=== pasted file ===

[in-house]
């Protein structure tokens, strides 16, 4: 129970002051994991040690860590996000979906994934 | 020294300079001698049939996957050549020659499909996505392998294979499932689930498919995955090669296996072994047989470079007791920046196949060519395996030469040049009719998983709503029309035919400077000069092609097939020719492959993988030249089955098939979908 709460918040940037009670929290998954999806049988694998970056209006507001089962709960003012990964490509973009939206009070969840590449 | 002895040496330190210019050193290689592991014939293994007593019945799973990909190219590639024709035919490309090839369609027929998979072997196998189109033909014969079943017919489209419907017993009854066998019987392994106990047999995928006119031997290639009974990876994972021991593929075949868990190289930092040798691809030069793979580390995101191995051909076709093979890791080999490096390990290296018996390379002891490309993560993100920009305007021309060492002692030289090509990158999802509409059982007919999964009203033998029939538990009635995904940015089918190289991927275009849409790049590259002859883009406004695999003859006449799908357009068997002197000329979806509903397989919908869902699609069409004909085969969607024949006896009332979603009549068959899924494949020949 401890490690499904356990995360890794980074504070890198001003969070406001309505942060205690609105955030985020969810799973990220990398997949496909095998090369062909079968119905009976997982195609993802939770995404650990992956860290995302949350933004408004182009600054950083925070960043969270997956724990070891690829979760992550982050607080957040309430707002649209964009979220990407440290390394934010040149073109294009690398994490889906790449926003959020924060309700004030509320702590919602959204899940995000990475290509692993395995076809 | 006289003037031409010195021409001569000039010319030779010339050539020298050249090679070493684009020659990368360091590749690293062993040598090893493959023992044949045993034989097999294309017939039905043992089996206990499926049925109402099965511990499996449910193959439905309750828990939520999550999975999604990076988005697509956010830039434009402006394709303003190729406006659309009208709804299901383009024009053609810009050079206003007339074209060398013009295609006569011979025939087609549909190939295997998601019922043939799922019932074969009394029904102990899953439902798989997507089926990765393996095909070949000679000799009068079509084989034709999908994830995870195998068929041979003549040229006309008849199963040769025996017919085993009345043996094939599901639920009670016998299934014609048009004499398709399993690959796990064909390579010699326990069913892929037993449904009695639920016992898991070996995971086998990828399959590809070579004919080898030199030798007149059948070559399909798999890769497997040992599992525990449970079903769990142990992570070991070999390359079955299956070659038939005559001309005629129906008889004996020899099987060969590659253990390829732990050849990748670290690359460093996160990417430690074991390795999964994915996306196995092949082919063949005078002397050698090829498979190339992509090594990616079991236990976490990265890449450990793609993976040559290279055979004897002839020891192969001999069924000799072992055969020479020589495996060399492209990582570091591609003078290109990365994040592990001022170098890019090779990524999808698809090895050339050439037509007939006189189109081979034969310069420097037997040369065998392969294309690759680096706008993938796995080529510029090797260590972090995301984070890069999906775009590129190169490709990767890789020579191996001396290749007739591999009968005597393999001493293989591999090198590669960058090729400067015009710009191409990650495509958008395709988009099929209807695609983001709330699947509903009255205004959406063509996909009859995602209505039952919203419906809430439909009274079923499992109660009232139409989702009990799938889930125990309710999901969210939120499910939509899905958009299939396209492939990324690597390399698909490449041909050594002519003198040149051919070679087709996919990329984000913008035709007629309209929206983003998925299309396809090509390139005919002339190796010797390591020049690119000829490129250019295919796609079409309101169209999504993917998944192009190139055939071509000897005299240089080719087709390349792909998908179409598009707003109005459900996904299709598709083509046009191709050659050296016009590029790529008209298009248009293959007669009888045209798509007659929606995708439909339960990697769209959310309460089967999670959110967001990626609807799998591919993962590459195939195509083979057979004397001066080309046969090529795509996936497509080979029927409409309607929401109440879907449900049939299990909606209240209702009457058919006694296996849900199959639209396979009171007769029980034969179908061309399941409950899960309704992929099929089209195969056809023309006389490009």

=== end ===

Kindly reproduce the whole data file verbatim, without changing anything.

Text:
[in-house]
């Protein structure tokens, strides 16, 4: 129970002051994991040690860590996000979906994934 | 020294300079001698049939996957050549020659499909996505392998294979499932689930498919995955090669296996072994047989470079007791920046196949060519395996030469040049009719998983709503029309035919400077000069092609097939020719492959993988030249089955098939979908 709460918040940037009670929290998954999806049988694998970056209006507001089962709960003012990964490509973009939206009070969840590449 | 002895040496330190210019050193290689592991014939293994007593019945799973990909190219590639024709035919490309090839369609027929998979072997196998189109033909014969079943017919489209419907017993009854066998019987392994106990047999995928006119031997290639009974990876994972021991593929075949868990190289930092040798691809030069793979580390995101191995051909076709093979890791080999490096390990290296018996390379002891490309993560993100920009305007021309060492002692030289090509990158999802509409059982007919999964009203033998029939538990009635995904940015089918190289991927275009849409790049590259002859883009406004695999003859006449799908357009068997002197000329979806509903397989919908869902699609069409004909085969969607024949006896009332979603009549068959899924494949020949 401890490690499904356990995360890794980074504070890198001003969070406001309505942060205690609105955030985020969810799973990220990398997949496909095998090369062909079968119905009976997982195609993802939770995404650990992956860290995302949350933004408004182009600054950083925070960043969270997956724990070891690829979760992550982050607080957040309430707002649209964009979220990407440290390394934010040149073109294009690398994490889906790449926003959020924060309700004030509320702590919602959204899940995000990475290509692993395995076809 | 006289003037031409010195021409001569000039010319030779010339050539020298050249090679070493684009020659990368360091590749690293062993040598090893493959023992044949045993034989097999294309017939039905043992089996206990499926049925109402099965511990499996449910193959439905309750828990939520999550999975999604990076988005697509956010830039434009402006394709303003190729406006659309009208709804299901383009024009053609810009050079206003007339074209060398013009295609006569011979025939087609549909190939295997998601019922043939799922019932074969009394029904102990899953439902798989997507089926990765393996095909070949000679000799009068079509084989034709999908994830995870195998068929041979003549040229006309008849199963040769025996017919085993009345043996094939599901639920009670016998299934014609048009004499398709399993690959796990064909390579010699326990069913892929037993449904009695639920016992898991070996995971086998990828399959590809070579004919080898030199030798007149059948070559399909798999890769497997040992599992525990449970079903769990142990992570070991070999390359079955299956070659038939005559001309005629129906008889004996020899099987060969590659253990390829732990050849990748670290690359460093996160990417430690074991390795999964994915996306196995092949082919063949005078002397050698090829498979190339992509090594990616079991236990976490990265890449450990793609993976040559290279055979004897002839020891192969001999069924000799072992055969020479020589495996060399492209990582570091591609003078290109990365994040592990001022170098890019090779990524999808698809090895050339050439037509007939006189189109081979034969310069420097037997040369065998392969294309690759680096706008993938796995080529510029090797260590972090995301984070890069999906775009590129190169490709990767890789020579191996001396290749007739591999009968005597393999001493293989591999090198590669960058090729400067015009710009191409990650495509958008395709988009099929209807695609983001709330699947509903009255205004959406063509996909009859995602209505039952919203419906809430439909009274079923499992109660009232139409989702009990799938889930125990309710999901969210939120499910939509899905958009299939396209492939990324690597390399698909490449041909050594002519003198040149051919070679087709996919990329984000913008035709007629309209929206983003998925299309396809090509390139005919002339190796010797390591020049690119000829490129250019295919796609079409309101169209999504993917998944192009190139055939071509000897005299240089080719087709390349792909998908179409598009707003109005459900996904299709598709083509046009191709050659050296016009590029790529008209298009248009293959007669009888045209798509007659929606995708439909339960990697769209959310309460089967999670959110967001990626609807799998591919993962590459195939195509083979057979004397001066080309046969090529795509996936497509080979029927409409309607929401109440879907449900049939299990909606209240209702009457058919006694296996849900199959639209396979009171007769029980034969179908061309399941409950899960309704992929099929089209195969056809023309006389490009």